He details the defining features of ethnie as comprising; a collective name, a common myth of descent, a shared history, a distinctive shared culture, an association with a specific territory and a sense of solidarity. Husk takes this conceptual framework and attempts to apply it to the Cornish, with the conclusion that they satisfy this criteria and can comfortably be described as a discrete ethnie: “The group exists, and exists in significant numbers, highlighting the need to examine them in detail”.

Indeed, there is a vibrant research community centred around the Institute of Cornish Studies at Exeter University doing just that, but the Cornish ethnie cannot be studied in isolation from Cornwall’s administrative status as an English county, or its historical affinity with the UK’s ‘Celtic’ nations. Dependent on the outcome of the Scottish referendum, Cornish regional identity and nationalist rhetoric may be viewed very differently in a post-2014 world.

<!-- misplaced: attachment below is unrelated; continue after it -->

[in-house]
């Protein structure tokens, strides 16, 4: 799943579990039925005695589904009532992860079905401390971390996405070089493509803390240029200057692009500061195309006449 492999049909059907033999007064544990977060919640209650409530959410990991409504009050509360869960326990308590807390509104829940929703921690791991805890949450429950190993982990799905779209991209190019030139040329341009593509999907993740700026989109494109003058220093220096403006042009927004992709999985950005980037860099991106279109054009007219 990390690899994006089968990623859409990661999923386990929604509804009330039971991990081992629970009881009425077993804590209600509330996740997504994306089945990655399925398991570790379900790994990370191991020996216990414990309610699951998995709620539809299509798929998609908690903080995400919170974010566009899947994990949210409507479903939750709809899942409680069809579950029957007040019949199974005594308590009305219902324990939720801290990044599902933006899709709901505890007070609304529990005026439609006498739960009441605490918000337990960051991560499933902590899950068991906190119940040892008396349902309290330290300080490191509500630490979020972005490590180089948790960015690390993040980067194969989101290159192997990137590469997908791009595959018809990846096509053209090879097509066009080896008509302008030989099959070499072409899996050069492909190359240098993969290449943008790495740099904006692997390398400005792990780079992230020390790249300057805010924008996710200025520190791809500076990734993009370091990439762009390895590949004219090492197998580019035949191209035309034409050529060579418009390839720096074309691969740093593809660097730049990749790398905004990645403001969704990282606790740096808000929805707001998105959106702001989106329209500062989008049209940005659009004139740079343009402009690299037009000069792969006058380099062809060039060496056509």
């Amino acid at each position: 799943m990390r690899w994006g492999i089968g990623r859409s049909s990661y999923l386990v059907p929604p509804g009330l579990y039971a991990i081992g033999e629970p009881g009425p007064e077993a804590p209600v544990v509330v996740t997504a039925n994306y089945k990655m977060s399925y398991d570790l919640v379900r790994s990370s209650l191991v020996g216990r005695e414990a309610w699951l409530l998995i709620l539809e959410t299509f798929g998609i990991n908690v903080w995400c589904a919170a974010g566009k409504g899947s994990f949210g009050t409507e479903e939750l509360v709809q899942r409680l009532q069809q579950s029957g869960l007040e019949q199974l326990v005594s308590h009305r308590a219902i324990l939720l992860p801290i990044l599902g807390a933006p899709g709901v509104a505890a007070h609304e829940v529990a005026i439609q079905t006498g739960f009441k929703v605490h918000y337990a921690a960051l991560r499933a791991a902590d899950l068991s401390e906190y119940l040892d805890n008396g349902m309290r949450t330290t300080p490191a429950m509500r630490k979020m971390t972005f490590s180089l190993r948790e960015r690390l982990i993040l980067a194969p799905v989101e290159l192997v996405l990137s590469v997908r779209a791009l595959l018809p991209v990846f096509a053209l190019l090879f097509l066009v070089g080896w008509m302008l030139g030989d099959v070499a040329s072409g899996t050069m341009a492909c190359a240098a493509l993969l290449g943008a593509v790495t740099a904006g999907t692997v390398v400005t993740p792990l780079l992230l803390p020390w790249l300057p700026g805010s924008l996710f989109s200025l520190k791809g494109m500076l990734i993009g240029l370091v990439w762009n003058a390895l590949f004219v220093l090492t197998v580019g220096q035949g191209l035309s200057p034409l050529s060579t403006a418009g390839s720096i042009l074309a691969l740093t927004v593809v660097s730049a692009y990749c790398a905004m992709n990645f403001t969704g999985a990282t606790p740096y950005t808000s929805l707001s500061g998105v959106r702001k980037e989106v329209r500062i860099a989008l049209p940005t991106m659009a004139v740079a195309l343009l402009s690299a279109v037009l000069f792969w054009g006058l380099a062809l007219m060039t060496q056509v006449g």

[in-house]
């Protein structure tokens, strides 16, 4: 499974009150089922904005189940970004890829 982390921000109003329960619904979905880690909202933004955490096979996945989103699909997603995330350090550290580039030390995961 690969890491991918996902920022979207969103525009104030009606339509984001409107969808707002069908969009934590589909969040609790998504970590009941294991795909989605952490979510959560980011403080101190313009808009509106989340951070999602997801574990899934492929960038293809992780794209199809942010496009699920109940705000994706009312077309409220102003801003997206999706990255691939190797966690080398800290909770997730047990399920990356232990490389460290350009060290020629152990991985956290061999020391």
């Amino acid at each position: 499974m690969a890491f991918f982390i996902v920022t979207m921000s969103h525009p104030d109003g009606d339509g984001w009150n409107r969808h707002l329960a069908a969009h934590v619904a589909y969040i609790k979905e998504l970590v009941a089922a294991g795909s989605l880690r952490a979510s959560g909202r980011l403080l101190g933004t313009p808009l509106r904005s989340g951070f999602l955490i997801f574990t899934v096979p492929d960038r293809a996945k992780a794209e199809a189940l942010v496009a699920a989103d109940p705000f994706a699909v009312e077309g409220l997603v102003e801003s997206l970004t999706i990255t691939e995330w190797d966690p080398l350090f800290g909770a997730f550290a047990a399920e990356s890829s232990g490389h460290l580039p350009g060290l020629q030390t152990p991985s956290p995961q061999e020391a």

Note: This piece is based on an article for the Cornish Studies Journal. It represents the views of the author, and not those of Democratic Audit or the LSE. Please read our comments policy before posting. The shortened URL for this post is:

PederPeder Clark is a contributor to Cornish Studies. His study of the roots and history of Cornish nationalism was published in the 21st edition of Cornish Studies. This article is an edited extract. He has an MA in Contemporary History and Politics from Birkbeck College, London.